Planta Med 2011; 77 - PF4
DOI: 10.1055/s-0031-1282392

The use of wild medicinal plants in the traditional therapy of respiratory diseases in high mountain region of W. Balkan

N Prazina 1, S Redzic 1, M Tuka 2
  • 1Department of Biology of the Faculty of Science University, 33–35 Zmaja od Bosne St., 71 000 Sarajevo, Bosnia and Herzegovina
  • 2“Apoteka VITA“, Kiseljak, Bosnia and Herzegovina

Due to various disturbances in the environment is increasing the proportion of patients with respiratory diseases. A very high proportion are obstructive lung disease in relate to climate changes [1]. Especially children suffer from asthma and bronchitis. In chronic respiratory disease than the classic drugs, often used in various herbal medicines. Many of them used since ancient times in traditional phytotherapy, particularly in high altitudes [2, 3].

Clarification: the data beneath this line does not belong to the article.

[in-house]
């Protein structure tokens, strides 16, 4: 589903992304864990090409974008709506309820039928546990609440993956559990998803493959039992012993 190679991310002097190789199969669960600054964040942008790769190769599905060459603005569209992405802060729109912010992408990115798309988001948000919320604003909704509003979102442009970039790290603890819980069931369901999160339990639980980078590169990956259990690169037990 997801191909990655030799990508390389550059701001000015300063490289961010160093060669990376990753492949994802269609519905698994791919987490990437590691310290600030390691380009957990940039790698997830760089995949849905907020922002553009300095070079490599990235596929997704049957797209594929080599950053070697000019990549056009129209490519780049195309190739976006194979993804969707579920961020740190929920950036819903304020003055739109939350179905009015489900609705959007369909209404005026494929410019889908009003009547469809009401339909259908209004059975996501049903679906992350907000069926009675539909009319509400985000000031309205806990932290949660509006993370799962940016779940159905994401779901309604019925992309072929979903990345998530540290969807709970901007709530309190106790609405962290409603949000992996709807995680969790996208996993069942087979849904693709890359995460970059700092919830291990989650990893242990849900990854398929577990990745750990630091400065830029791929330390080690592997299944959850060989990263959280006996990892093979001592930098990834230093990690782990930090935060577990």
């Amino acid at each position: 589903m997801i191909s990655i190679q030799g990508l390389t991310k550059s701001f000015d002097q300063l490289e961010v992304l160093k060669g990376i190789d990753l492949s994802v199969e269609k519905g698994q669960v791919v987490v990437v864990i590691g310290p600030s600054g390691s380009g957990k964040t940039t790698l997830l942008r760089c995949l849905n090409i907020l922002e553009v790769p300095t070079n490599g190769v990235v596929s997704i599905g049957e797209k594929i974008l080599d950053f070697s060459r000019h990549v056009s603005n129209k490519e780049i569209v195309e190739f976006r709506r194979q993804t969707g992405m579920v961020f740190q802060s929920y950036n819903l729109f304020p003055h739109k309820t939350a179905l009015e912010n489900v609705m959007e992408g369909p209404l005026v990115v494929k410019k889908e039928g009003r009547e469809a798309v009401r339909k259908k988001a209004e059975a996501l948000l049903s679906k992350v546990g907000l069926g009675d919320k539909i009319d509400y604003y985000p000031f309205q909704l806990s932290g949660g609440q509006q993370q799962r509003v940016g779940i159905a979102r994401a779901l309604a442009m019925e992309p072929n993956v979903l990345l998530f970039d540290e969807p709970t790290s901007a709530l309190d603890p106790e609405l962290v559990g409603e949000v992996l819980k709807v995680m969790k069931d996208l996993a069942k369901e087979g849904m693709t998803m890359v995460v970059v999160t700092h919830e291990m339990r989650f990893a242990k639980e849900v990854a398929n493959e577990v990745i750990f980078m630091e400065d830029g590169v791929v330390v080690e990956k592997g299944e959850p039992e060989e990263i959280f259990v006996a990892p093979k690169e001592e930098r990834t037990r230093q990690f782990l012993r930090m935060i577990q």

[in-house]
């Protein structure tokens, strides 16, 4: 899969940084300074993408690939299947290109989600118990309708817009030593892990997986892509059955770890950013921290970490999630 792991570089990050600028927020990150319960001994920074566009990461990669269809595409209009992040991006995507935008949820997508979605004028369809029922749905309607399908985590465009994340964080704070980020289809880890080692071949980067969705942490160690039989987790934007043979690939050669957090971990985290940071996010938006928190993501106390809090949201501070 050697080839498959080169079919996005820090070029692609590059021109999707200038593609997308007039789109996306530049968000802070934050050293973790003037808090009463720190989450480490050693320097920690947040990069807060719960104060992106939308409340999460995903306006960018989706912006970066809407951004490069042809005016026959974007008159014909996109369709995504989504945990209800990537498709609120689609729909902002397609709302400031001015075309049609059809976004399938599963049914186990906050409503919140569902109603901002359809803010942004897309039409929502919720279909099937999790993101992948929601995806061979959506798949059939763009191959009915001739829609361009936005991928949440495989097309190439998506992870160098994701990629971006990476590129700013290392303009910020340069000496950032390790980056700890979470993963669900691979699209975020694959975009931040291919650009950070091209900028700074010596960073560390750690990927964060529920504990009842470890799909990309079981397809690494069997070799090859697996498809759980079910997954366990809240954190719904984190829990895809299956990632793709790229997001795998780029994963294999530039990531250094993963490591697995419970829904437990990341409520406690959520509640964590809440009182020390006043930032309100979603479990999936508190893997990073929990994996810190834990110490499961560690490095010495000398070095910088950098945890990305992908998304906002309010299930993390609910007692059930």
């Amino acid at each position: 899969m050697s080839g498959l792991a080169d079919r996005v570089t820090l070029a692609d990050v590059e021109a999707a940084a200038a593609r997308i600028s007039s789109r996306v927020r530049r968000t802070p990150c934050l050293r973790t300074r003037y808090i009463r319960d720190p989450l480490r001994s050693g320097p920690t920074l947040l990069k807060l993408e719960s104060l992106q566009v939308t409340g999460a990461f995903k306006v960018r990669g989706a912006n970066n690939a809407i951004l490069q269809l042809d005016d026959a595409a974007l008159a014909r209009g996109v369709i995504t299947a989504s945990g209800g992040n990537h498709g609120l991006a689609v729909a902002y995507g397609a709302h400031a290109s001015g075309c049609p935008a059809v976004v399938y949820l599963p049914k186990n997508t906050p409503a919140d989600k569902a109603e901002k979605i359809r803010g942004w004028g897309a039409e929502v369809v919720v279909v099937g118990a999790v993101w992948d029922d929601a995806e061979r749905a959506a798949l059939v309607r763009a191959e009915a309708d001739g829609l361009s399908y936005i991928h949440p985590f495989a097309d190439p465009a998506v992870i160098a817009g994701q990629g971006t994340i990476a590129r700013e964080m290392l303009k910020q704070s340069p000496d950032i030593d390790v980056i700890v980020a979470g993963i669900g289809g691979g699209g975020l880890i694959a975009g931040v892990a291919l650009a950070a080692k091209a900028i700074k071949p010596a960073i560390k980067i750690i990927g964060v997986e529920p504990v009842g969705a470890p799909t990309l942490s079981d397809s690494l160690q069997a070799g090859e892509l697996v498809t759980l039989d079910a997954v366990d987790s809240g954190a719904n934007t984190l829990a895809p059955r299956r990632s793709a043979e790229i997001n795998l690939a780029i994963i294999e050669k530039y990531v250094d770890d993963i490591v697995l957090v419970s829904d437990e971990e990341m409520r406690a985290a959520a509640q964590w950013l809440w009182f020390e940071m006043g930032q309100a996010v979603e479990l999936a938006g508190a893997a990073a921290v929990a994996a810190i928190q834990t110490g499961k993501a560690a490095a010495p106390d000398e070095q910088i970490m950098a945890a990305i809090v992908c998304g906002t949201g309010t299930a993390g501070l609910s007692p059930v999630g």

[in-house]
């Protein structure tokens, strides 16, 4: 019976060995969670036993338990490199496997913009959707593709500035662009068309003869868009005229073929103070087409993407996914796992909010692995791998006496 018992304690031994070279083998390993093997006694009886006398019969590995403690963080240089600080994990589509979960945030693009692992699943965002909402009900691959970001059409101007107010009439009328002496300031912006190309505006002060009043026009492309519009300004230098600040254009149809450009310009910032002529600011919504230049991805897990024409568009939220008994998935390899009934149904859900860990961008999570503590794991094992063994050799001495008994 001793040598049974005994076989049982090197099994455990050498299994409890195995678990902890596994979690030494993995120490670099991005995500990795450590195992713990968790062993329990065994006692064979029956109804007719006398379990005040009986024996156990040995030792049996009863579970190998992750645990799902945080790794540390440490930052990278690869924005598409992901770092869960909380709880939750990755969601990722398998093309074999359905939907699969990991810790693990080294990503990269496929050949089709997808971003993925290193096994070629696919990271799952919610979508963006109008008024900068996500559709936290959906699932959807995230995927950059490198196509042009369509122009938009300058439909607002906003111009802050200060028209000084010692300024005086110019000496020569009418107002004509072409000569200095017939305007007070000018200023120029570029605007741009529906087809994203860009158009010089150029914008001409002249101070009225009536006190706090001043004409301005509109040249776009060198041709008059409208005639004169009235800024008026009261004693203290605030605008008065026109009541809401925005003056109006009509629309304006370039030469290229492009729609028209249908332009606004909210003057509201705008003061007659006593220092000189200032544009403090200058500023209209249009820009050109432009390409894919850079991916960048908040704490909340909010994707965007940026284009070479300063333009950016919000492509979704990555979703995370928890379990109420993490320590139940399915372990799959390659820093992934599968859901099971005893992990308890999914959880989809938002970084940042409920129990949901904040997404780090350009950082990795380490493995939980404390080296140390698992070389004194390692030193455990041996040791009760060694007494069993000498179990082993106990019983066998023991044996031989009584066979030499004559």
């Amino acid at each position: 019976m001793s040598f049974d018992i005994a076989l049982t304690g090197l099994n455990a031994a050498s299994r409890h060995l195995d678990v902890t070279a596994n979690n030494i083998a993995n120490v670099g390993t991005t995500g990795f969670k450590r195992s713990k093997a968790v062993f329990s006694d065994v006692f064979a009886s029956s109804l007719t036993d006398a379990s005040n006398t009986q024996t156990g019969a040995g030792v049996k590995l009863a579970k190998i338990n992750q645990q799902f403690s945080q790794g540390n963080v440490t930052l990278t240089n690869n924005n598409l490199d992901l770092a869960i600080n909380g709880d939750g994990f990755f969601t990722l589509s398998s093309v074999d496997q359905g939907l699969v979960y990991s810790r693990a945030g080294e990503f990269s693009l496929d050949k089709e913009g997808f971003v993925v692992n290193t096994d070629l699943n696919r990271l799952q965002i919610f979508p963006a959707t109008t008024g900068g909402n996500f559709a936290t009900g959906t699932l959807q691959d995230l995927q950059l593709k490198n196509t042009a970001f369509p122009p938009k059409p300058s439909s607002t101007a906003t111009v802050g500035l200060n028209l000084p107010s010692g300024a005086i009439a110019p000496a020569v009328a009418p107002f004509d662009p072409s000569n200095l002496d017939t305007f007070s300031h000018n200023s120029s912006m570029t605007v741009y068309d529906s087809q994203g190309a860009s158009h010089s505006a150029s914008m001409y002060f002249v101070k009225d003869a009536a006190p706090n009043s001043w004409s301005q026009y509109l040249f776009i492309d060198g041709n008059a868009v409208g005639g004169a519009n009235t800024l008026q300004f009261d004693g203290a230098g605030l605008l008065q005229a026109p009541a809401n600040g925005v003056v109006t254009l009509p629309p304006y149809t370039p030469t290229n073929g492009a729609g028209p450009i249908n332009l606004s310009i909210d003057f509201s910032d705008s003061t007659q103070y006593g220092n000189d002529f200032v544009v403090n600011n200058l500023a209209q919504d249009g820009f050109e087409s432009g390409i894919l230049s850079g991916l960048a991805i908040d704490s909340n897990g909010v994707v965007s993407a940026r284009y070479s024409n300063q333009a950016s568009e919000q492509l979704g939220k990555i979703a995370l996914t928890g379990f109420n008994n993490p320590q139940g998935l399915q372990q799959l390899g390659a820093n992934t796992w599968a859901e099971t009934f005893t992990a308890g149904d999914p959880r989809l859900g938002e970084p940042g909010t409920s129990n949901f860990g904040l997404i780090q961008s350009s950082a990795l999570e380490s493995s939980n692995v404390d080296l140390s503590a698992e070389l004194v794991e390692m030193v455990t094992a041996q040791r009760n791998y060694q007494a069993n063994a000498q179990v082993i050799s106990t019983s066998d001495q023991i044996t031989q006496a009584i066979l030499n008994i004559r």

In order to find effective herbal means in the prevention and treatment of respiratory diseases are carried out ethno-botanical research in high mountain region of Bosnia and Herzegovina. It has been use of classical ethno-botanical interview with 52 adults informants in various locations (SE Herzegovina; mountains Maglic, Zelengora and Volujak in SE Bosnia and mountains in surrounding of Sarajevo). It has been determined 35 plant species used in traditional treatment of respiratory disorders. Most commonly cited species are: Cetraria islandica (L.) Ach., Primula intricata Gren. & Gordr and P. veris L., Plantago reniformis G. Beck, Pinus mugo Turra, Picea abies (L.) H.Karst., Abies alba Mill., Allium ursinum L., Telekia speciosa (Schreb.) Baumg., Thymus balcanus Borb., Malva moschata L., Orchis sp. (several species), Dactylorhiza sp. (several species) and others.

Most used were aerial part of plants in the flower, then leaves, root, bulb and rhizome. Those plants use to make infusions, decoctions, wraps, and „cigarettes.“

Many of the plants should be identified and examined through various laboratory pharmacological tests in order to put some of them in the use as an official phytotherapeutics.

References: 1. Frumkin H et al. (2008) Am J Public Health 98: 435–445.

2. Redzic SS (2007) Coll Antropol 31: 869–890.

3. Redzic S (2006) Proc.1st IFOAM Intern. Conf. Organic Wild Production, 117–141